“We’ve always been experiential,” Barbara Sims said. “We are geared toward getting children engaged in imaginative play that leads to story. So, now our website is offering opportunities to let children play and use their imaginations.” Specifically, Barbara is doing virtual storytelling and the business is offering live Facebook events. On the website, there are some packaged product offerings – “Barbara’s picks” – which might, for example, include a cookbook and a set of fry pans to stretch the story. “Every time you read a story, you should find a way to reinforce it, to make it experiential,” Barbara explained. Her goal is to help parents find ways to do this with their children. During her on-line sessions, she might do karaoke puppet stories and then choreograph a dance with a puppet, or model a chicken with Sculpey clay, do a story about the chicken dance and use the model to do the chicken dance with the child.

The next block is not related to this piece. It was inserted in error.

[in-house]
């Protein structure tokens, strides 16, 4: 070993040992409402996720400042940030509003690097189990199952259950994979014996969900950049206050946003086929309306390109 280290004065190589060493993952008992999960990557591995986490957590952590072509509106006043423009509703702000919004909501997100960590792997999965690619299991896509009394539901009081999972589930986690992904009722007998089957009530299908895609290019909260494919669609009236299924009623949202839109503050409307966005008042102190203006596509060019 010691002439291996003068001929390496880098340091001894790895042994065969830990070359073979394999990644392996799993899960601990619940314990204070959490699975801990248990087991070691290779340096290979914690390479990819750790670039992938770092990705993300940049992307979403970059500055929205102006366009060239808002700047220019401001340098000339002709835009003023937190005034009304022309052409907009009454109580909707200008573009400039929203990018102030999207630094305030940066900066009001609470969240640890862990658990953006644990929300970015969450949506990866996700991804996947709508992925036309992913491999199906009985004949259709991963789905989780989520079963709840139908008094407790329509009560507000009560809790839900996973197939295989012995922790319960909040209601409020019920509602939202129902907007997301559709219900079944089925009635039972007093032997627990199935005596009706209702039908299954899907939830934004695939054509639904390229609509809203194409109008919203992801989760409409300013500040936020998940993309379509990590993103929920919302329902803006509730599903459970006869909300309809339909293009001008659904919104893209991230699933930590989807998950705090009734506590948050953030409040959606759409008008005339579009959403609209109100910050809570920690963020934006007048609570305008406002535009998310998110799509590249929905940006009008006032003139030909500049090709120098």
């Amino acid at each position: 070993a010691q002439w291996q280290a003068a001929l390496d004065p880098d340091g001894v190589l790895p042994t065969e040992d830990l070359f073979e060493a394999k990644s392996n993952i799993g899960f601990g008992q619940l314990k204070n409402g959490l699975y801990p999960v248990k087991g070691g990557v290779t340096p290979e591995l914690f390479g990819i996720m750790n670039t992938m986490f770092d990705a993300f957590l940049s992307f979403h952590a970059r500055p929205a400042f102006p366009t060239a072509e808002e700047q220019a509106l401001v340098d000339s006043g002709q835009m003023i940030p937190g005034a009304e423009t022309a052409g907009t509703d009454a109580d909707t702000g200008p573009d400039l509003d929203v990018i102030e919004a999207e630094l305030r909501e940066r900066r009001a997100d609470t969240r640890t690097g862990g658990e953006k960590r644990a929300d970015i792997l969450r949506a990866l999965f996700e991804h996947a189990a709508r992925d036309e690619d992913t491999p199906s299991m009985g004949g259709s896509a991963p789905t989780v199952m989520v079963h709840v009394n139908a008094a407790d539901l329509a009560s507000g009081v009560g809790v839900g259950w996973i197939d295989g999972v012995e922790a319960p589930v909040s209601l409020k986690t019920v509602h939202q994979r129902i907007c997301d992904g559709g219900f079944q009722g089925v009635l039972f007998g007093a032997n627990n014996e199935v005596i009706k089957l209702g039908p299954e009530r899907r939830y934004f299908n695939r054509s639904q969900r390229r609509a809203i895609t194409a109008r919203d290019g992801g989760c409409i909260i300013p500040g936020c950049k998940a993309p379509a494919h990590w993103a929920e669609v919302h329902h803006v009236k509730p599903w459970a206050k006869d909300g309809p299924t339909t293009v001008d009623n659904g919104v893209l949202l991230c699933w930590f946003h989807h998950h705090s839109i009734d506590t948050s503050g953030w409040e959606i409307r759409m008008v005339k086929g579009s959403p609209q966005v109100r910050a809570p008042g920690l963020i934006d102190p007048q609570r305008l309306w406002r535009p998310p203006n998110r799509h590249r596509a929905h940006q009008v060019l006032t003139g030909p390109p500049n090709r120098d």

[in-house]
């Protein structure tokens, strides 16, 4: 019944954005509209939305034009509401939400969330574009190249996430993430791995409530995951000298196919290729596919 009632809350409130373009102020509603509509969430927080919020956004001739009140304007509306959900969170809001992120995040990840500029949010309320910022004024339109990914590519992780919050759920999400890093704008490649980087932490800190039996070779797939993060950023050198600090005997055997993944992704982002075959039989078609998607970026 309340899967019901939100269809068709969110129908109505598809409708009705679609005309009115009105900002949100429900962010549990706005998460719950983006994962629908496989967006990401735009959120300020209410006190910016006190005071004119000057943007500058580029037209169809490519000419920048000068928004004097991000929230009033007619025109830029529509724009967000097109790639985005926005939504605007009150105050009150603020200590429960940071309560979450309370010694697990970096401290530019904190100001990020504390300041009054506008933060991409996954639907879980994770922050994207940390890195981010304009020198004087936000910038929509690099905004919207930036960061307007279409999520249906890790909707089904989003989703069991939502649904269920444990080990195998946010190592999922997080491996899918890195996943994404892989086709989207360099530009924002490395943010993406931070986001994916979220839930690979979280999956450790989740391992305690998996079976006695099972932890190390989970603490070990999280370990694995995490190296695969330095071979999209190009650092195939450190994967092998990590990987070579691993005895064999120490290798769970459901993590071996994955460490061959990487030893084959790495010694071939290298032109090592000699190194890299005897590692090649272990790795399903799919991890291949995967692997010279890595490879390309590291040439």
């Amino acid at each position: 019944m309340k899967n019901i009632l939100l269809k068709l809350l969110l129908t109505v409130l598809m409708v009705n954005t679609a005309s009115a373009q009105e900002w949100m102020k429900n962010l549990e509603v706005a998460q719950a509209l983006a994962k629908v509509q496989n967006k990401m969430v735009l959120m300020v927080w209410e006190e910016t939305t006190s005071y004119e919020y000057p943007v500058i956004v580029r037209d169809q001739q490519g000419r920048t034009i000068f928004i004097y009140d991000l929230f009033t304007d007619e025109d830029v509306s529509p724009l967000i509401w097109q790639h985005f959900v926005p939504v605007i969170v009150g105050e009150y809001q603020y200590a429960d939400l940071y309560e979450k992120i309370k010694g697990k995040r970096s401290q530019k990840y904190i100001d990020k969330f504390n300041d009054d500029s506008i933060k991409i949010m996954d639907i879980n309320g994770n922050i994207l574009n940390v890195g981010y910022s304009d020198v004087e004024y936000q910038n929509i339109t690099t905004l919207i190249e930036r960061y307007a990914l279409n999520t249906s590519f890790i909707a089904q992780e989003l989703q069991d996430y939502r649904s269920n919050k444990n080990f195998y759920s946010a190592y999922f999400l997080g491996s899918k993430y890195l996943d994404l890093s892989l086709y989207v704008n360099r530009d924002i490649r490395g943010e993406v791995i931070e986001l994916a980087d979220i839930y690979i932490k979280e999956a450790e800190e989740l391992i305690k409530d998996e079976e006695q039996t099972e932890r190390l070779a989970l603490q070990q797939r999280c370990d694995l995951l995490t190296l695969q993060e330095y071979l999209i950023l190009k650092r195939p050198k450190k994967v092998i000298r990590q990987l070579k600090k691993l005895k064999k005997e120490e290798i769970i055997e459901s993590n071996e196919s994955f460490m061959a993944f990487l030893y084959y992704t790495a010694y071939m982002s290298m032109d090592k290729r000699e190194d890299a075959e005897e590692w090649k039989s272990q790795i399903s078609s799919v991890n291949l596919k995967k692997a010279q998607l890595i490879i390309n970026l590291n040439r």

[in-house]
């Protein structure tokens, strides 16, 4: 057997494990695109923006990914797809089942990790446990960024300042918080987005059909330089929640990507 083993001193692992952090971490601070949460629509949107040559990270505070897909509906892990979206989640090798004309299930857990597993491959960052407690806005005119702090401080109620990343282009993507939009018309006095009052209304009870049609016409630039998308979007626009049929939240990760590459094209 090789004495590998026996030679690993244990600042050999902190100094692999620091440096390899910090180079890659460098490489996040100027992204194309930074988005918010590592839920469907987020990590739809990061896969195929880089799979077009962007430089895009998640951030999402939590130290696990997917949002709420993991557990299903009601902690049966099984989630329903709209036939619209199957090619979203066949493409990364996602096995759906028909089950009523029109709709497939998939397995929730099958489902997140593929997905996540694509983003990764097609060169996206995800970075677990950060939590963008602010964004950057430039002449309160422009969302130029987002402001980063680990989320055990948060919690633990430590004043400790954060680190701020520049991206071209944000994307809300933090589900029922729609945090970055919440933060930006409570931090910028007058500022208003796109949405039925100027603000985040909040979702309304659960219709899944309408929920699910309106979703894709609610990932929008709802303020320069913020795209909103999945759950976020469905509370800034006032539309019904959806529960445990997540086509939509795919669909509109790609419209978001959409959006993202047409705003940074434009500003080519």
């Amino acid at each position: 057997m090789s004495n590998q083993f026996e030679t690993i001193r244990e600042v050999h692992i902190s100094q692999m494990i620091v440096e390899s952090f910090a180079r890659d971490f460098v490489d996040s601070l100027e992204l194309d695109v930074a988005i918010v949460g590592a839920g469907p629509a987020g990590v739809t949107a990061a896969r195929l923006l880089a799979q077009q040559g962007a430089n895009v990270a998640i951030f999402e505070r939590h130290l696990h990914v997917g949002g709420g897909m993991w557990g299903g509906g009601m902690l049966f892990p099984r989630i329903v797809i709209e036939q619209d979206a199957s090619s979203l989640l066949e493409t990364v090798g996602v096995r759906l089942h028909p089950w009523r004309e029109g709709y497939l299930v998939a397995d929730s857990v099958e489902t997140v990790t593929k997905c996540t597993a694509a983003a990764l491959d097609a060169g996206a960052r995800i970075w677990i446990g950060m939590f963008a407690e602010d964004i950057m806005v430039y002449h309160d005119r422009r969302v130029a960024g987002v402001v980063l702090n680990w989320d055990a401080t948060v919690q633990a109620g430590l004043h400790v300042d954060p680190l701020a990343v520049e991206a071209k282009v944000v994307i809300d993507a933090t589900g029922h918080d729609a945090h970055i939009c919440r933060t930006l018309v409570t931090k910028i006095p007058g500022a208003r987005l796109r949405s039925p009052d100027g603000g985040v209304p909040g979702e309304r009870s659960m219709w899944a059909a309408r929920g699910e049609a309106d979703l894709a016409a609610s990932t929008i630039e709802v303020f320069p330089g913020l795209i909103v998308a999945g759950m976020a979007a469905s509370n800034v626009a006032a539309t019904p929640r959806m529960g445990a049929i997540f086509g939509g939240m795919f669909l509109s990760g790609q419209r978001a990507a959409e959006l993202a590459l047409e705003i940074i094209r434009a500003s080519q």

Storybook Village is hopeful that, as the summer provides more opportunities for businesses to open, it may be able to provide outdoor programs for children, where they can get together and read and work on projects, and have experiences in a different way than before.
“If you love what you do, you’ll find another way to do it,” she said. “The business owner has to be the one to say, ‘I’ll do it’ and then learn to extend their business in creative ways. And this community knows how to hold hands and cross the street together – it is a caring community, and I wouldn’t be anywhere else but Oceana County.”